teacher training

Back to School: Open Courseware as a transition to college

Jane Park, September 2nd, 2009

As students around the world return to school, ccLearn blogs about the evolving education landscape, ongoing projects to improve educational resources, education technology, and the future of education. Browse the “Back to School” tag for more posts in this series.

One aspect of open courseware* is its draw for potential students who are deciding where to spend their parents’ or their own hard-earned dollars in obtaining a higher education. The fact is unsurprising, as we saw in 2007, with MIT OCW reporting that “One in four current MIT students who knew of OCW prior to choosing MIT [indicated] the site was a significant influence on their school choice.”

However, beyond free advertising for its school, certain open courseware programs have begun to evolve past the open licensing status of their courses. As the global learning commons of OCW is growing, so are the local learning contexts of open courseware, as more colleges realize the benefit of working with high schools in their areas to prepare, and perhaps to propel, their youth into higher education.

Last month, the University of Massachusetts Boston was awarded a $60,000 grant by the Boston Foundation, with the specific aim of better preparing Boston public high school students for college level courses. The grant will fund workshops for teachers, training them on how to use open courseware to educate their students at gradually accelerated levels. Similar to MIT OCW’s Highlights for High School initiative, these workshops promote high school teacher and student use of open educational resources.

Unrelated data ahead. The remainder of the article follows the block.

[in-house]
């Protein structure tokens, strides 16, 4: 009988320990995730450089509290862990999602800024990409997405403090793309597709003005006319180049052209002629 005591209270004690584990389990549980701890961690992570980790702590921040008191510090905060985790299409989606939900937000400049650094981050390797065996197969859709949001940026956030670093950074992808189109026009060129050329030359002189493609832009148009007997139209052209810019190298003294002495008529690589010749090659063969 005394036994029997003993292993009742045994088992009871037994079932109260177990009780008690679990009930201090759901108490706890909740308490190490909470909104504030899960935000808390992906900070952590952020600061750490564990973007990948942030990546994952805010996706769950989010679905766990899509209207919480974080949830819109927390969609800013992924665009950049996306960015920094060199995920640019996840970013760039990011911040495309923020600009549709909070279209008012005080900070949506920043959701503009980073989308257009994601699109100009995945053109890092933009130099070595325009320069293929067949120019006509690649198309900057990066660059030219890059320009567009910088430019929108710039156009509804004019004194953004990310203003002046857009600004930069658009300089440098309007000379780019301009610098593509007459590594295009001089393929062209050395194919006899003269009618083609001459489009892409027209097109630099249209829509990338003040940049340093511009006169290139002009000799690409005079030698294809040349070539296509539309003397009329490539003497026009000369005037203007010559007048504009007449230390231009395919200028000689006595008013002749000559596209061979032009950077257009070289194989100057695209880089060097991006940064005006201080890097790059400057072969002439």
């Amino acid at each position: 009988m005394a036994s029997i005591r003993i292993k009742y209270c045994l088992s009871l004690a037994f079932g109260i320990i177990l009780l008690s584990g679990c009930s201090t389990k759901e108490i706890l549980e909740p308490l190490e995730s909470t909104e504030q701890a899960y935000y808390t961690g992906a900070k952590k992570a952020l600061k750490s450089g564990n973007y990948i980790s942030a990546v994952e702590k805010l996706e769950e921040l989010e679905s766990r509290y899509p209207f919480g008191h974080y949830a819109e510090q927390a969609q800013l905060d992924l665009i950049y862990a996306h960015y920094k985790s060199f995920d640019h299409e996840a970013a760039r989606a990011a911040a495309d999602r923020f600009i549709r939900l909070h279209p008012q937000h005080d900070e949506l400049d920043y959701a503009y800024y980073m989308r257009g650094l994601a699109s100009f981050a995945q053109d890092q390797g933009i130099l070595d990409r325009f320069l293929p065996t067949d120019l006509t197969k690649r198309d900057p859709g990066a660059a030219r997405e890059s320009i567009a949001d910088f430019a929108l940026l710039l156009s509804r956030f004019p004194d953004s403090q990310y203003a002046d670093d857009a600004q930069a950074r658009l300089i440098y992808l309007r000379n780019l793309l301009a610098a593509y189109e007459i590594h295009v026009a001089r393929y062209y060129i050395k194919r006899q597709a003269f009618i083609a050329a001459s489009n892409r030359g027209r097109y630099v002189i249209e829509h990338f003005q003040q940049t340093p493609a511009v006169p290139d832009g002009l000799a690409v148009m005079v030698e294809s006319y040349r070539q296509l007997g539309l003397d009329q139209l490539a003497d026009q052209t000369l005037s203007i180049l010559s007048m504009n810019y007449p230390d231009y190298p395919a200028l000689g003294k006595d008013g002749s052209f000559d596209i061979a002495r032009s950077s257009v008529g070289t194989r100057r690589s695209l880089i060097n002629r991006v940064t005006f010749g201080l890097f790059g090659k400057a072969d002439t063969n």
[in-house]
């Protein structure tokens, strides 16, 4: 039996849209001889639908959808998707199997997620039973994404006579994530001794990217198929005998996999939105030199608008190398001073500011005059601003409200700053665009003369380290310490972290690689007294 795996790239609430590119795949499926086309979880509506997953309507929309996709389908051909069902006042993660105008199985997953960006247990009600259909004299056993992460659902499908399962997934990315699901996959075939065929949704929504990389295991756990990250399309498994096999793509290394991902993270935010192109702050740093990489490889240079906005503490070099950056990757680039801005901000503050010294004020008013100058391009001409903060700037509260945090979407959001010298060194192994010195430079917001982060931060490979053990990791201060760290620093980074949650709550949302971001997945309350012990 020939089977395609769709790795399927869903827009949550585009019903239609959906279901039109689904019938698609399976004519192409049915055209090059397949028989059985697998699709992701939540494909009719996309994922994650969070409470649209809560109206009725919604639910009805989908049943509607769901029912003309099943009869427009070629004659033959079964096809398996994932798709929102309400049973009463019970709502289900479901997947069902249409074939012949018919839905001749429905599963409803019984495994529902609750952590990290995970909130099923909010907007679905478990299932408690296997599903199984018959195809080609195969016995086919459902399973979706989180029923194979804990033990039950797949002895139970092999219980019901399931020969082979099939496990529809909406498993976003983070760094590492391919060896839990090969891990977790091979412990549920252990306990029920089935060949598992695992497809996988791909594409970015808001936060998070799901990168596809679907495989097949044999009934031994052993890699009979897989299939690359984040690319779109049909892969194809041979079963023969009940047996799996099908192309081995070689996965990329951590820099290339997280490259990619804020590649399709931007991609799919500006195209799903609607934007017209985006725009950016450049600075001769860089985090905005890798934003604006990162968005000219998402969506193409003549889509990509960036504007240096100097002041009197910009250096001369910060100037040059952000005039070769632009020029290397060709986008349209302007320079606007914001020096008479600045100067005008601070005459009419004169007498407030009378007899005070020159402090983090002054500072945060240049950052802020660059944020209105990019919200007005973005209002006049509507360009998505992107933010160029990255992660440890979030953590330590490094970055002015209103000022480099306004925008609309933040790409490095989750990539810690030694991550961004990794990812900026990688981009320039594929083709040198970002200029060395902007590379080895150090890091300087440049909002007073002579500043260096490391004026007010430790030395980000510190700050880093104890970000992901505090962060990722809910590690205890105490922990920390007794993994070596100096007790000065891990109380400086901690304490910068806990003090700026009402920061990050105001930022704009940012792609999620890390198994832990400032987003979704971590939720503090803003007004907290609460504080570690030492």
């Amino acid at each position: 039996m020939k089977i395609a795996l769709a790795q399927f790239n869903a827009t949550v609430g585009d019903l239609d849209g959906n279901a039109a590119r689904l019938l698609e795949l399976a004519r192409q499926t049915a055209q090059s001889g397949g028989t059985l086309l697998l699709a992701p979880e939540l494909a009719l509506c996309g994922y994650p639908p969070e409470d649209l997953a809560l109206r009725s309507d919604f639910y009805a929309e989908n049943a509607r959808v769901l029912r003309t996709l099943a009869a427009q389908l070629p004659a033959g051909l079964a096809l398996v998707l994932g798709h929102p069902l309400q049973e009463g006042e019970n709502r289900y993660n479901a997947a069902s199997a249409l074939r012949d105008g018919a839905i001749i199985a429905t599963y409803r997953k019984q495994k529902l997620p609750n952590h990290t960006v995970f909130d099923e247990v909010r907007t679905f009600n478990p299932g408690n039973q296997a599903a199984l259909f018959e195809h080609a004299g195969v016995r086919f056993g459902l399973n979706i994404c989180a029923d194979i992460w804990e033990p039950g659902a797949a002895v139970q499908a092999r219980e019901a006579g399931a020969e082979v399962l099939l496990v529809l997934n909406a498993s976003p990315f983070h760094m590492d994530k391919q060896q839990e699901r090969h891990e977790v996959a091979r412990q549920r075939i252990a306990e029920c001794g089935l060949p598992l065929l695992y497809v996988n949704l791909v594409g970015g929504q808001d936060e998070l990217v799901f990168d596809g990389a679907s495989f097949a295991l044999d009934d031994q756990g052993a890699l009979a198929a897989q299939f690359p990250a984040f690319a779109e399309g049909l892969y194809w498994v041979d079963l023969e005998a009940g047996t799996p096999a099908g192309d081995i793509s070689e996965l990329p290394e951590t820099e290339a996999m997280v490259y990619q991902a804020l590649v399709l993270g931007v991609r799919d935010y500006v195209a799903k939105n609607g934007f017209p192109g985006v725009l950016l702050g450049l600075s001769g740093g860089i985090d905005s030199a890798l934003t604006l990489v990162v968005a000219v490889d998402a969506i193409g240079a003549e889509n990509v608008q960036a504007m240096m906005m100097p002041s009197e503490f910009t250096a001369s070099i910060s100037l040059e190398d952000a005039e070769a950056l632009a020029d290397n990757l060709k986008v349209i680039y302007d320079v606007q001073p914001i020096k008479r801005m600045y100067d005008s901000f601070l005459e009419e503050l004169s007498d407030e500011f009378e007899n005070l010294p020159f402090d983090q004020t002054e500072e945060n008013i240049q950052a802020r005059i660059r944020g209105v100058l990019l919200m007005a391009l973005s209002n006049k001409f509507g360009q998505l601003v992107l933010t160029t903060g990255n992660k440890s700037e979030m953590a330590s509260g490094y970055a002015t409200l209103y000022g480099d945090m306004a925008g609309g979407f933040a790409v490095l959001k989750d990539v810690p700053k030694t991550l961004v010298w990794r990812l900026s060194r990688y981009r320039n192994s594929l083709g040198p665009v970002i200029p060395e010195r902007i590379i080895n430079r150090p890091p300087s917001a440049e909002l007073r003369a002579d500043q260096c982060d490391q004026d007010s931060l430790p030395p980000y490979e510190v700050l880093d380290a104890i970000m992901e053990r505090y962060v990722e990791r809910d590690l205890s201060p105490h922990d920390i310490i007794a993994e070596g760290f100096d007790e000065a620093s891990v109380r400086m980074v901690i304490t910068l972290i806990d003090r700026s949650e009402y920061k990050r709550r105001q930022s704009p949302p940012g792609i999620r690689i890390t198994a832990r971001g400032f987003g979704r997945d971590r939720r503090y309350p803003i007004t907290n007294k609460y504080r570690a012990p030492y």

However, I imagine it also going one step further. In providing training for teachers on the use of open educational resources (OER), teachers will not be simply accessing OCW resources on the web. They will learn how to use OER according to its license status, and realize that the commons of open educational resources is vast and global, open to be adapted, derived, and remixed with other OER on the Internet. The Boston grant would enable teachers to see open courseware as part of a larger world of open materials and communities, rather than as simply an institution.

We hope that many other universities and colleges offering OCW will follow this same trend, localizing their university’s offerings at the same time that they are globalizing them via CC licenses. Especially, initiatives like Academic Earth, a site that pools a number of OCW in high definition video, could really run with this idea of contextualization for teachers and students, educating them on the new communities that are opened to them via something as simple as the licensing status of a resource.